This whole case has violated the integrity of democratic institutions. According to the report by the agencies, after the mobile phones of the opposition leader Rahul Gandhi and various other leaders were hacked under the Pegasus spyware surveillance. Multiple tweets were made against the Bharatiya Janata Party(BJP) government in India. This whole case has become one of the major threats in the political arena and the Indian Democracy.

Though at the start, it was used for national security purposes. The explosive expansion of surveillance technology vendors has become a vast human rights and a global security issue. If such surveillance technologies increase, it might cause a lot of problems to countries around the globe. Hence, as a precaution, all these countries need to work on regulating this technology.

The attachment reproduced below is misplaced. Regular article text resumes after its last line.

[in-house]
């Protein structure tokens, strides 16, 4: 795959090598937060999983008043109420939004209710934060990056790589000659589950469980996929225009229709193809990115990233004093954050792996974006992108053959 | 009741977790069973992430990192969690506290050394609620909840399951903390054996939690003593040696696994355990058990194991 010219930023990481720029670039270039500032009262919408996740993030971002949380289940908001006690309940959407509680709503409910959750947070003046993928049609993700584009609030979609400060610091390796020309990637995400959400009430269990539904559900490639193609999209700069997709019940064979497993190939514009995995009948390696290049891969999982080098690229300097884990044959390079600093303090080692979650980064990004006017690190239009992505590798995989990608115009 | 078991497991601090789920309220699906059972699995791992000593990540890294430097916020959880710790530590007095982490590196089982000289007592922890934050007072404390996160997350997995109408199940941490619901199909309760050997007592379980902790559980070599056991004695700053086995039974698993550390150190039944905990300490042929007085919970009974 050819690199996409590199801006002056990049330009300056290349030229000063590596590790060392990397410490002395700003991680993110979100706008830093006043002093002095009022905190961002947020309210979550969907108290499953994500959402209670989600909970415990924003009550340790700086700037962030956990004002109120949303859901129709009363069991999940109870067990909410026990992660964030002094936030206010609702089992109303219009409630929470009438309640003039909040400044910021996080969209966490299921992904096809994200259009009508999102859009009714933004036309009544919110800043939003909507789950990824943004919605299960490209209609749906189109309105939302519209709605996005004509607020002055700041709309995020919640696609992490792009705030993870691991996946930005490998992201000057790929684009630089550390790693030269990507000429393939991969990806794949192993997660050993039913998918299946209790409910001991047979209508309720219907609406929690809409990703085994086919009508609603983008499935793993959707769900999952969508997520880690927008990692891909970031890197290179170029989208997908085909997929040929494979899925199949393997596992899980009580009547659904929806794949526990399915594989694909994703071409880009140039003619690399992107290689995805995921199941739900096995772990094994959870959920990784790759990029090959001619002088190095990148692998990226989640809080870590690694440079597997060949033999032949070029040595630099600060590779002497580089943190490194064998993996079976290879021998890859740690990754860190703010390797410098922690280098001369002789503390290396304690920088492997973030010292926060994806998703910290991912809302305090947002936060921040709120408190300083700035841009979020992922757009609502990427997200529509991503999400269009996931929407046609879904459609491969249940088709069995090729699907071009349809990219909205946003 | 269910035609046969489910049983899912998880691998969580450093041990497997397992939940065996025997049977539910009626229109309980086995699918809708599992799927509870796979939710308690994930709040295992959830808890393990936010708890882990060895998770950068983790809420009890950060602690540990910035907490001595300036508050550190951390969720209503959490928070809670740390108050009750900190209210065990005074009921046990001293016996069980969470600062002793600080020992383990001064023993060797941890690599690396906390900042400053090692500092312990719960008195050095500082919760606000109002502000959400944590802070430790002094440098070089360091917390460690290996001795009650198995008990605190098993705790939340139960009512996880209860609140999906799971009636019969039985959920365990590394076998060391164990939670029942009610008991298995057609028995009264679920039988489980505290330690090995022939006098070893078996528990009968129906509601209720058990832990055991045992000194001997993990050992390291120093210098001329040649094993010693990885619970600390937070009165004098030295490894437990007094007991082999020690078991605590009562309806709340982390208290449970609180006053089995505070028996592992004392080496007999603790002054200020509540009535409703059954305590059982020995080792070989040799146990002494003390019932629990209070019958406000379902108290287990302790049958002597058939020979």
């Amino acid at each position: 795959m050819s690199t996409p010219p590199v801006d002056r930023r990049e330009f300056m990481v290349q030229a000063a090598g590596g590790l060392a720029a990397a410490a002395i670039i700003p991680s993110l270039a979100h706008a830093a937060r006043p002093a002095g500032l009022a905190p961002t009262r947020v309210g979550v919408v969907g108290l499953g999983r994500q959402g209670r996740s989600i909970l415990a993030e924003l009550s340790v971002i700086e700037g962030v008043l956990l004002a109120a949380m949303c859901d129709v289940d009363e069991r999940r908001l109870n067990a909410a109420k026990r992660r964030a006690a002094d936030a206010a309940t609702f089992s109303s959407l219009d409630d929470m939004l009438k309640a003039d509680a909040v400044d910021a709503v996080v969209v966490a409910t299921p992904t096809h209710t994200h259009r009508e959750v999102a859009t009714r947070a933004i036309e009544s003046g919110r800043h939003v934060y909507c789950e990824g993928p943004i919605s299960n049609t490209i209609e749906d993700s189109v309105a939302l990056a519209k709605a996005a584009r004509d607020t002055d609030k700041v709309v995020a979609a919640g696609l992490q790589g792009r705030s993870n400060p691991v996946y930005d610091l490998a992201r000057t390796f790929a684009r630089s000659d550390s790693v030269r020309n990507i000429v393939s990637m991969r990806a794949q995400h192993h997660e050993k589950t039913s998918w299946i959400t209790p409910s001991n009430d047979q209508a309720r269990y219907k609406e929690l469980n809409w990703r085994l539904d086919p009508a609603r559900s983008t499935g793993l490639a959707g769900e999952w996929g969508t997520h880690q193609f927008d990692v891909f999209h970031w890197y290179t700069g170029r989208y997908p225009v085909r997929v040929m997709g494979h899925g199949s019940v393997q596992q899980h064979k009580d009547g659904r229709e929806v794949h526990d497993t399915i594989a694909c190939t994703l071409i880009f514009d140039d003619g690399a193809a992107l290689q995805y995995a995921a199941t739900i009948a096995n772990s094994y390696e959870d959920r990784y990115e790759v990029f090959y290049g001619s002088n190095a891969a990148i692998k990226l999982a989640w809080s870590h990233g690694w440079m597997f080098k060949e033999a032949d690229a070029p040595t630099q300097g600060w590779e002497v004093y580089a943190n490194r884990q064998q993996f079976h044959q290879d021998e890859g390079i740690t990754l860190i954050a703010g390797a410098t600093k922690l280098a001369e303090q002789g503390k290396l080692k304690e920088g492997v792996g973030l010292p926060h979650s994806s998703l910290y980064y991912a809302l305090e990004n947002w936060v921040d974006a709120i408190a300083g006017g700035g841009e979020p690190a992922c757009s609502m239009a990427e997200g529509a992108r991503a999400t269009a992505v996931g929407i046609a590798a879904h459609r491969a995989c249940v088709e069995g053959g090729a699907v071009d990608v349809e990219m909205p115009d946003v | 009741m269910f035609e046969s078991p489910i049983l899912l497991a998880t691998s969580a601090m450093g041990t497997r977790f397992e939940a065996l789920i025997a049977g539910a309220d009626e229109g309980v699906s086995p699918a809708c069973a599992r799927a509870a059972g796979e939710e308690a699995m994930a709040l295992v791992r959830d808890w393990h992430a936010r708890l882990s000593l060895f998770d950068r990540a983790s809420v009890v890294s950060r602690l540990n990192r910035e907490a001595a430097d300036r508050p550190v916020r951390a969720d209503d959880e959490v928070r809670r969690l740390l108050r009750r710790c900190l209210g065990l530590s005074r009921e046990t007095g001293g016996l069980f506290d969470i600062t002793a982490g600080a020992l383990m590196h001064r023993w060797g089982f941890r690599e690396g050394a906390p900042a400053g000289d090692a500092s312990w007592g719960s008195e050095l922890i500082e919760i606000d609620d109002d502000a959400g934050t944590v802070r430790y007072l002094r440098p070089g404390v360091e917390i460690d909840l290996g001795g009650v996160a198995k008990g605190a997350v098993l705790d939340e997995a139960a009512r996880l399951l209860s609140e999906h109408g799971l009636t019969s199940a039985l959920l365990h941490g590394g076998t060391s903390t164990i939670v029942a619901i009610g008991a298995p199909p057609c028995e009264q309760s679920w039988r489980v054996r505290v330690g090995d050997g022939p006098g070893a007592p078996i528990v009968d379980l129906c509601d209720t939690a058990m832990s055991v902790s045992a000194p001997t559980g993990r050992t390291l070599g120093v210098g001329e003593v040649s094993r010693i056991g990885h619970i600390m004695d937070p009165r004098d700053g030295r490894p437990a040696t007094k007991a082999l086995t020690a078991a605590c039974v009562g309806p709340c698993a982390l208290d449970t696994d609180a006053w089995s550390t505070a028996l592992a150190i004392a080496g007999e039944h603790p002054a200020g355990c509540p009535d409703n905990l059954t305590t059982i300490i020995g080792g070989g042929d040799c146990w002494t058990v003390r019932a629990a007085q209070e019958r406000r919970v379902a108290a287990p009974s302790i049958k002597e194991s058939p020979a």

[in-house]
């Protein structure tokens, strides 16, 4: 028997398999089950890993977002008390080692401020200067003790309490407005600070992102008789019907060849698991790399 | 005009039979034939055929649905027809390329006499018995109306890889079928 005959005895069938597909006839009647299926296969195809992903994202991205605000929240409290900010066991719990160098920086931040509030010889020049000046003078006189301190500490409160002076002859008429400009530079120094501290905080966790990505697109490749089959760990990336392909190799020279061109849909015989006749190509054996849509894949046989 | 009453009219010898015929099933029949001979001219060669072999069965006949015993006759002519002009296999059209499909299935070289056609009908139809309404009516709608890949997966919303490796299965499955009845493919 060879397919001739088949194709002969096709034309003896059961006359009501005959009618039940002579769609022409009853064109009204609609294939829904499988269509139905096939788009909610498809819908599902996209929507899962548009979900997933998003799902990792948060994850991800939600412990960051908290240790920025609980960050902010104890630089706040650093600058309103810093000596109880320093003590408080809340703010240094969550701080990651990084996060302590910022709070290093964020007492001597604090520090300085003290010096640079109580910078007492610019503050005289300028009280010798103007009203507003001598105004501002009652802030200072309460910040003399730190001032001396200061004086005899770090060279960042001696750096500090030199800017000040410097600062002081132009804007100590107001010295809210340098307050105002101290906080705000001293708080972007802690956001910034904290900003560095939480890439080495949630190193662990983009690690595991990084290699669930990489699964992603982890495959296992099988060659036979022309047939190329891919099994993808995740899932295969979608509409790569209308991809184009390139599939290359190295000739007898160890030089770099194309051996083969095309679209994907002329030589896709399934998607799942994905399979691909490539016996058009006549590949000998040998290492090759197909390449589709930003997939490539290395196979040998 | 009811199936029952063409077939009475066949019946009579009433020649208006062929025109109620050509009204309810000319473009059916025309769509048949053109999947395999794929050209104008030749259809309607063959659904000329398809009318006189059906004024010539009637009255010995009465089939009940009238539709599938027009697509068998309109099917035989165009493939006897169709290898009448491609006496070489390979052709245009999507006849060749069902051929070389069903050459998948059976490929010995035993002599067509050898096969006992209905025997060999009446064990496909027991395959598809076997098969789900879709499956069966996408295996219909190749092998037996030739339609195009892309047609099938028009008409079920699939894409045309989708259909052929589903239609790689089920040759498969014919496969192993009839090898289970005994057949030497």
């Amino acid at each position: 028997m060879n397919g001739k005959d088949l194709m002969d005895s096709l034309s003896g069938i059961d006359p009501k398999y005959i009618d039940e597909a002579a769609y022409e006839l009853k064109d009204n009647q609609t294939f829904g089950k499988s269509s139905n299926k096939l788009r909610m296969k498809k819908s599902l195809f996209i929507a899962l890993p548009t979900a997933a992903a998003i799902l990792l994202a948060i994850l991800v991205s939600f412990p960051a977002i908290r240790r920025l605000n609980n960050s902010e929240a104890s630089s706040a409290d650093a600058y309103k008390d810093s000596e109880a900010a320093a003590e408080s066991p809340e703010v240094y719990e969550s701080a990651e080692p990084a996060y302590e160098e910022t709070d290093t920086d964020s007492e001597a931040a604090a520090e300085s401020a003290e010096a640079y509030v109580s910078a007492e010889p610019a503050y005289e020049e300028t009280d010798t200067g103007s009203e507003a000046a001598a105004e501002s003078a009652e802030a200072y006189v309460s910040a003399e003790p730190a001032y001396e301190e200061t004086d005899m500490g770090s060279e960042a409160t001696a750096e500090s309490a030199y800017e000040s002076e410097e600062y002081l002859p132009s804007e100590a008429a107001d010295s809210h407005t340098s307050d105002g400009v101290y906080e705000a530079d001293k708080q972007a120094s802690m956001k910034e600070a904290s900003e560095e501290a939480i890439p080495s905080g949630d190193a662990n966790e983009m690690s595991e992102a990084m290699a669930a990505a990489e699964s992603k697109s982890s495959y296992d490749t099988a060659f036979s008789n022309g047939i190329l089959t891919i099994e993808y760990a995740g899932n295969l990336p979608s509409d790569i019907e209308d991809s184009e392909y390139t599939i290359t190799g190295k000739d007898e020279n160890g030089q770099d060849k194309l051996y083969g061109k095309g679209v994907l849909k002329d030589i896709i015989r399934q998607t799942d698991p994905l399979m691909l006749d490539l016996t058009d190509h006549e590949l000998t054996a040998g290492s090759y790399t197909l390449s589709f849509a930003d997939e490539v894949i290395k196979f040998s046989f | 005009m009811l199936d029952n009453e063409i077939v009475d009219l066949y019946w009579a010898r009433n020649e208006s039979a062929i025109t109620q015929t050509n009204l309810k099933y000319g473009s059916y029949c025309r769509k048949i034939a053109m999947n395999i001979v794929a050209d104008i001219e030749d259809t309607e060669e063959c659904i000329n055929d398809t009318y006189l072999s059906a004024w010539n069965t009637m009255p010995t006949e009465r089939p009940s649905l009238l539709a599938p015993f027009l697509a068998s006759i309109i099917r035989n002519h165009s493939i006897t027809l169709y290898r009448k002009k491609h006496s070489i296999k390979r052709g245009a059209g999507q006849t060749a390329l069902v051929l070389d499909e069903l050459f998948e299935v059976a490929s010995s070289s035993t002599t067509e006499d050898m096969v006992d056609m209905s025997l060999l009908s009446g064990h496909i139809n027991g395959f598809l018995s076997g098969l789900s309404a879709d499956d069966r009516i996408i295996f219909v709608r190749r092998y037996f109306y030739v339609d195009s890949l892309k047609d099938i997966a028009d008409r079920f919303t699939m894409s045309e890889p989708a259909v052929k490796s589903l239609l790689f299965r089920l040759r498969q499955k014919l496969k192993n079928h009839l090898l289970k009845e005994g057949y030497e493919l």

According to the reports by the agency, one of the targeted phones by the Pegasus spyware was of the former election commissioner of India, Ashok Lavasa. Various such people and such opposition leaders were somehow against the BJP government having their phones hacked with the NSO-owned spyware. All these instances and the names in the leaked list have pointed figures towards the Modi Government.

The Modi government’s stand on this case was put forward in Lok Sabha by two serving ministers, Ashwini Vaishnaw and Prahlad Singh Patel. These two leaders were also featured in the leaked database. The recent Information Technology Minister, Ashwini Vaishnaw defended the BJP government in the parliament by saying, “the expose was an attempt to malign Indian democracy and its well-established institutions.” She even said, ‘any form of illegal surveillance is not possible with the checks and balances in our laws and robust institutions.’